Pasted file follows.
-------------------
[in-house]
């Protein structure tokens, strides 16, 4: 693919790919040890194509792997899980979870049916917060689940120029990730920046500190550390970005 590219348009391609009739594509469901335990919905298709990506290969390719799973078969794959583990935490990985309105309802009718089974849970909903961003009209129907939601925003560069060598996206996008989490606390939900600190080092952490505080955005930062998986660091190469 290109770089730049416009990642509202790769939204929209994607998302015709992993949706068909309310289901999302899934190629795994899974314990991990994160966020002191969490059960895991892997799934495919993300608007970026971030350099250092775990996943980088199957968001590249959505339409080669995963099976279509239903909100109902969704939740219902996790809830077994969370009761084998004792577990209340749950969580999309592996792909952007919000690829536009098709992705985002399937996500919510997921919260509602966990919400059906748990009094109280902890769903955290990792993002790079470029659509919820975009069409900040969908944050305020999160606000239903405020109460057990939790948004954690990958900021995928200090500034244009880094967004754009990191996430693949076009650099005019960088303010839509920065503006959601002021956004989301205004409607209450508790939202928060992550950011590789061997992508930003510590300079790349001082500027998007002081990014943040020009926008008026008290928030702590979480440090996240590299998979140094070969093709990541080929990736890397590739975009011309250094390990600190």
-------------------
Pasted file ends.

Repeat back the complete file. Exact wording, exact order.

[in-house]
């Protein structure tokens, strides 16, 4: 693919790919040890194509792997899980979870049916917060689940120029990730920046500190550390970005 590219348009391609009739594509469901335990919905298709990506290969390719799973078969794959583990935490990985309105309802009718089974849970909903961003009209129907939601925003560069060598996206996008989490606390939900600190080092952490505080955005930062998986660091190469 290109770089730049416009990642509202790769939204929209994607998302015709992993949706068909309310289901999302899934190629795994899974314990991990994160966020002191969490059960895991892997799934495919993300608007970026971030350099250092775990996943980088199957968001590249959505339409080669995963099976279509239903909100109902969704939740219902996790809830077994969370009761084998004792577990209340749950969580999309592996792909952007919000690829536009098709992705985002399937996500919510997921919260509602966990919400059906748990009094109280902890769903955290990792993002790079470029659509919820975009069409900040969908944050305020999160606000239903405020109460057990939790948004954690990958900021995928200090500034244009880094967004754009990191996430693949076009650099005019960088303010839509920065503006959601002021956004989301205004409607209450508790939202928060992550950011590789061997992508930003510590300079790349001082500027998007002081990014943040020009926008008026008290928030702590979480440090996240590299998979140094070969093709990541080929990736890397590739975009011309250094390990600190």